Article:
• Great for giving a natural look to your tube bait
  • Outstanding for fishing in heavily pressured areas
  • Can be extremely easy to rig and use

  • Does not cast very well
  • Cannot be used for topwater angling
  • Midwater success will take some effort

5. Fishing A Tube Bait Weightless

Most anglers may not think to fish in this manner, but a weightless tube bait can be an outstanding way to catch large fish. Weightless tubes are highly versatile and can be fished in shallow water, slightly out from the shore, or topwater over drop offs and other deep areas. Regardless of where you choose to fish it, a weightless tube can bring large fish up from the depths.

The benefit here is that the silhouette of a large tube on the surface of the water will produce unique shimmying motions that can bring bass, pike, and other aggressive fish up for a quick and aggressive strike.

  • Extremely effective for many fish species
  • Can be very easy to pop across the surface
  • Great for extremely shallow water near the shore
  • Is not suitable for midwater column
  • Is not suitable for bottom techniques
  • May be avoided by very timid fish

6.Rigging it Weedless with the Stupid Rig

If you’re in very heavy vegetation such as weeds, grass beds, areas around roots, or in areas with a large amount of rock piles, fishing with a weedless rig is extremely important.

One of the more popular weedless rigs as of late is the stupid. While it has a strange name, this rig is a very smart choice for anglers of all skill levels when they want to rig a tube bait successfully.

When you are fishing in heavily pressured areas where fish are staying hidden in thick cover, the stupid rig can be exactly what you need to deliver your tube bait right into their faces. This will entice even the most timid fish to strike with speed and aggression.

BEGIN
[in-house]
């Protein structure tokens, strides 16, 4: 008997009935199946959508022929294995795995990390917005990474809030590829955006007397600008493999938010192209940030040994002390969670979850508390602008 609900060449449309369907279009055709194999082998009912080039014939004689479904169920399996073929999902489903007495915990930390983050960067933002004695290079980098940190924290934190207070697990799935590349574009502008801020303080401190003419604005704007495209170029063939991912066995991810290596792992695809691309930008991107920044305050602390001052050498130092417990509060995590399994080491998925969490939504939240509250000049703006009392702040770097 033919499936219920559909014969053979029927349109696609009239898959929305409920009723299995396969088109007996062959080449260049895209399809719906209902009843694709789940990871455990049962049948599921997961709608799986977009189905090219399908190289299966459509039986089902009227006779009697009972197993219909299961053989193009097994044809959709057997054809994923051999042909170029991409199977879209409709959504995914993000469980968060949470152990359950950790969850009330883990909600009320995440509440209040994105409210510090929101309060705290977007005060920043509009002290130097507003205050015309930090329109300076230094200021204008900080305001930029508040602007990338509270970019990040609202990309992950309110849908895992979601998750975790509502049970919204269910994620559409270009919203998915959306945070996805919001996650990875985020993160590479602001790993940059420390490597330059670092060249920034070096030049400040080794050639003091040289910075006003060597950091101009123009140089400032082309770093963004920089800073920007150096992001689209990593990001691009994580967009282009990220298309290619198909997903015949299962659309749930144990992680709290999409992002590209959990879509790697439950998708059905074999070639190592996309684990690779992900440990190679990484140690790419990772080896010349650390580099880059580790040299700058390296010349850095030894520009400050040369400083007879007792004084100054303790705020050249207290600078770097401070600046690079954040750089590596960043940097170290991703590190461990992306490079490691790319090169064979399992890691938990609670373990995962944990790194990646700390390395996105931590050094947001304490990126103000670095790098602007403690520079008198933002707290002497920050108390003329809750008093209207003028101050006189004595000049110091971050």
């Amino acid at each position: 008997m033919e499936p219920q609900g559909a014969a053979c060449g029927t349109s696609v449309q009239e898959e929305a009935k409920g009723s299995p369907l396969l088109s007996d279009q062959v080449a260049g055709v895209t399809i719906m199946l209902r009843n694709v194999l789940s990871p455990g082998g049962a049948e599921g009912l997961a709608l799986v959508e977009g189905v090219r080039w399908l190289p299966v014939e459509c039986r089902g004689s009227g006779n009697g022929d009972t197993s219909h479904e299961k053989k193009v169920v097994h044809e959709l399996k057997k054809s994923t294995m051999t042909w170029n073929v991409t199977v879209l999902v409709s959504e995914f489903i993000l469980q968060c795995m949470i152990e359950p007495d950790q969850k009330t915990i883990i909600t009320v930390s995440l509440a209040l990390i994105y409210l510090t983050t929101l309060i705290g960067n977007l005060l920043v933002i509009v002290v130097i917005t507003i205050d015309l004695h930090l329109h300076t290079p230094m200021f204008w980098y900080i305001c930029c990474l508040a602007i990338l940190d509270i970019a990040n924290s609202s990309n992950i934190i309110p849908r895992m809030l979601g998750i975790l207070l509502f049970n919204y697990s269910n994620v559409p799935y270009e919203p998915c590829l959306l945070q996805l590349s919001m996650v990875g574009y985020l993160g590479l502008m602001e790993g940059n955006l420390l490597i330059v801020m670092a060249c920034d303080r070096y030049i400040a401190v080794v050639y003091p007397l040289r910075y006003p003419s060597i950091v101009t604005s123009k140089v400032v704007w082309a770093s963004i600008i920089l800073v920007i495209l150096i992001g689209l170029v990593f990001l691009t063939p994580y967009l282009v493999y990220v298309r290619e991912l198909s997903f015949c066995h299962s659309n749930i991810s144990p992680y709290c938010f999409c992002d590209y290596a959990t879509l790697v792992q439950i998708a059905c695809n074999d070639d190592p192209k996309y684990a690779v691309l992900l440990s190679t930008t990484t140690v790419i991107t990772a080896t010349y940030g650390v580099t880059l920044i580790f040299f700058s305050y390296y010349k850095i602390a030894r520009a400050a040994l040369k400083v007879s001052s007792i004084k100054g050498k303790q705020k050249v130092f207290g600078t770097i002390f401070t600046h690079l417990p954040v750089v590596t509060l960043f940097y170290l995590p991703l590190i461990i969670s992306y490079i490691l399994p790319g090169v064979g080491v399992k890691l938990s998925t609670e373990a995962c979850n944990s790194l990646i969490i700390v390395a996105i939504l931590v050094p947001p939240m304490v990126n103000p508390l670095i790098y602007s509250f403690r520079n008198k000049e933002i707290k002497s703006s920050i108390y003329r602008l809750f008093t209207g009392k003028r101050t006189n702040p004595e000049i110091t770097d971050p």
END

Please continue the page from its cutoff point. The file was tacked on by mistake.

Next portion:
• Perfect for fishing in dense vegetation
  • Will not get snagged on branches or rocks
  • Excellent option for beginners and pros alike
  • May not be a common rig to use for tubes
  • Some anglers feel that other rigs are more useful
  • Can be limited in certain situations and locations

Final Thoughts on Rigging a Tube

Tube baits are a very popular and extremely versatile bait to use for a wide variety of fish species. Whether you are targeting bass, pike, trout, catfish, or any number of other sport fish, properly rigged tubes are a great choice for year-round fishing.

While it might take some trial and error, once you find the right way to rig a tube bait or technique that works best for your tubes, your overall success can quickly increase. It’s a great way for beginners and experienced anglers alike to get more fish into the boat.

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Jeff Knapp is an expert fisherman, guide and outdoor writer whose work is widely published across a range of sites including Tackle Village. Jeff is based in Pennsylvania and loves exploring the waterways of that state in pursuit of smallmouth bass, largemouth, panfish and trout.